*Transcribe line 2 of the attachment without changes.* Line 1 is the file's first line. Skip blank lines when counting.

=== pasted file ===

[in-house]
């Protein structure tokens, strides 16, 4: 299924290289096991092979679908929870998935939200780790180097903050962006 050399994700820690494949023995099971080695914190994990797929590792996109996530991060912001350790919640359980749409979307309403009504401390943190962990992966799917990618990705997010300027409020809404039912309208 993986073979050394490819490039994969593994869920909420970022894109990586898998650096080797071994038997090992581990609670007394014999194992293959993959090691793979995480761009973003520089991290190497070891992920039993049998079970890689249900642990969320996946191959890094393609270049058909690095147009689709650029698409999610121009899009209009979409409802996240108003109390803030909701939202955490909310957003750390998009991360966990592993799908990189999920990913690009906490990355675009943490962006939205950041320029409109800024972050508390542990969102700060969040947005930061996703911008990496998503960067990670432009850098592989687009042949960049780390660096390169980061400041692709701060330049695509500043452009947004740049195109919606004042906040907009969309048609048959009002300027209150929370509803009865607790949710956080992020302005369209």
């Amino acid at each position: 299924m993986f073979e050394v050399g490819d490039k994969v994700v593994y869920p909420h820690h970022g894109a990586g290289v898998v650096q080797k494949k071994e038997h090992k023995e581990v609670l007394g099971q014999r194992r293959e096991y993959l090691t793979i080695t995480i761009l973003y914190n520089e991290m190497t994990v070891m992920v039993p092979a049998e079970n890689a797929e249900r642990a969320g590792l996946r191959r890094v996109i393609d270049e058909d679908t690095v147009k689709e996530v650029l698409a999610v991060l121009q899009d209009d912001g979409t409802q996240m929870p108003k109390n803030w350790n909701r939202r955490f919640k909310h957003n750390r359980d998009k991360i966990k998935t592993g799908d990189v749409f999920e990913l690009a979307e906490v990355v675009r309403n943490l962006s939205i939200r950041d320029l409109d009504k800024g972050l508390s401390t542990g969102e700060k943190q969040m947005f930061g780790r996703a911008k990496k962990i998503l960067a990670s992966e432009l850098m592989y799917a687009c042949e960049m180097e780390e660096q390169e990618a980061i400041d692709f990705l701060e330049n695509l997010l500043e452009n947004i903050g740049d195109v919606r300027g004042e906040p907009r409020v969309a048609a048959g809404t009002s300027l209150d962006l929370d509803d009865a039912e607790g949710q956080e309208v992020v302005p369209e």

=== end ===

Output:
């Protein structure tokens, strides 16, 4: 299924290289096991092979679908929870998935939200780790180097903050962006 050399994700820690494949023995099971080695914190994990797929590792996109996530991060912001350790919640359980749409979307309403009504401390943190962990992966799917990618990705997010300027409020809404039912309208 993986073979050394490819490039994969593994869920909420970022894109990586898998650096080797071994038997090992581990609670007394014999194992293959993959090691793979995480761009973003520089991290190497070891992920039993049998079970890689249900642990969320996946191959890094393609270049058909690095147009689709650029698409999610121009899009209009979409409802996240108003109390803030909701939202955490909310957003750390998009991360966990592993799908990189999920990913690009906490990355675009943490962006939205950041320029409109800024972050508390542990969102700060969040947005930061996703911008990496998503960067990670432009850098592989687009042949960049780390660096390169980061400041692709701060330049695509500043452009947004740049195109919606004042906040907009969309048609048959009002300027209150929370509803009865607790949710956080992020302005369209």